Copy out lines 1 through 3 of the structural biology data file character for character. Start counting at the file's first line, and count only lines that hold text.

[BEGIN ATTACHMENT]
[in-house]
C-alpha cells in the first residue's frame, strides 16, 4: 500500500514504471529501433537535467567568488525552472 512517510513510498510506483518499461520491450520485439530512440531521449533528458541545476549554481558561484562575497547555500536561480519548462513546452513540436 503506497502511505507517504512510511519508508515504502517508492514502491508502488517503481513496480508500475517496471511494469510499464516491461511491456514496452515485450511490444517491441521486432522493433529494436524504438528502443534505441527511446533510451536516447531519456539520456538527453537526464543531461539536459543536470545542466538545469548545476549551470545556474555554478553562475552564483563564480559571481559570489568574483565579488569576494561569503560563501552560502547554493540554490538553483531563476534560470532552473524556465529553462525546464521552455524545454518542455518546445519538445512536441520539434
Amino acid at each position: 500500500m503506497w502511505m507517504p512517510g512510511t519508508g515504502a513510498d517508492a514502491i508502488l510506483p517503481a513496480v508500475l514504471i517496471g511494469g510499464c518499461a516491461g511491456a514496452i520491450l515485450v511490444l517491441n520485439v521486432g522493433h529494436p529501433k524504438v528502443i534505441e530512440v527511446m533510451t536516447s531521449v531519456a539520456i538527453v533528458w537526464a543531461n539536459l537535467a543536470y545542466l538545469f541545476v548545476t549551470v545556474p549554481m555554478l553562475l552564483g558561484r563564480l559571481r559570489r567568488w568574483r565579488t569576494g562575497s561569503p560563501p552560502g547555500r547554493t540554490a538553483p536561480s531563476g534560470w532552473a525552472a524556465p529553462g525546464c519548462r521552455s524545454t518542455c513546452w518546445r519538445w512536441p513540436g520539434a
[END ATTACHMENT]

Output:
[in-house]
C-alpha cells in the first residue's frame, strides 16, 4: 500500500514504471529501433537535467567568488525552472 512517510513510498510506483518499461520491450520485439530512440531521449533528458541545476549554481558561484562575497547555500536561480519548462513546452513540436 503506497502511505507517504512510511519508508515504502517508492514502491508502488517503481513496480508500475517496471511494469510499464516491461511491456514496452515485450511490444517491441521486432522493433529494436524504438528502443534505441527511446533510451536516447531519456539520456538527453537526464543531461539536459543536470545542466538545469548545476549551470545556474555554478553562475552564483563564480559571481559570489568574483565579488569576494561569503560563501552560502547554493540554490538553483531563476534560470532552473524556465529553462525546464521552455524545454518542455518546445519538445512536441520539434
Amino acid at each position: 500500500m503506497w502511505m507517504p512517510g512510511t519508508g515504502a513510498d517508492a514502491i508502488l510506483p517503481a513496480v508500475l514504471i517496471g511494469g510499464c518499461a516491461g511491456a514496452i520491450l515485450v511490444l517491441n520485439v521486432g522493433h529494436p529501433k524504438v528502443i534505441e530512440v527511446m533510451t536516447s531521449v531519456a539520456i538527453v533528458w537526464a543531461n539536459l537535467a543536470y545542466l538545469f541545476v548545476t549551470v545556474p549554481m555554478l553562475l552564483g558561484r563564480l559571481r559570489r567568488w568574483r565579488t569576494g562575497s561569503p560563501p552560502g547555500r547554493t540554490a538553483p536561480s531563476g534560470w532552473a525552472a524556465p529553462g525546464c519548462r521552455s524545454t518542455c513546452w518546445r519538445w512536441p513540436g520539434a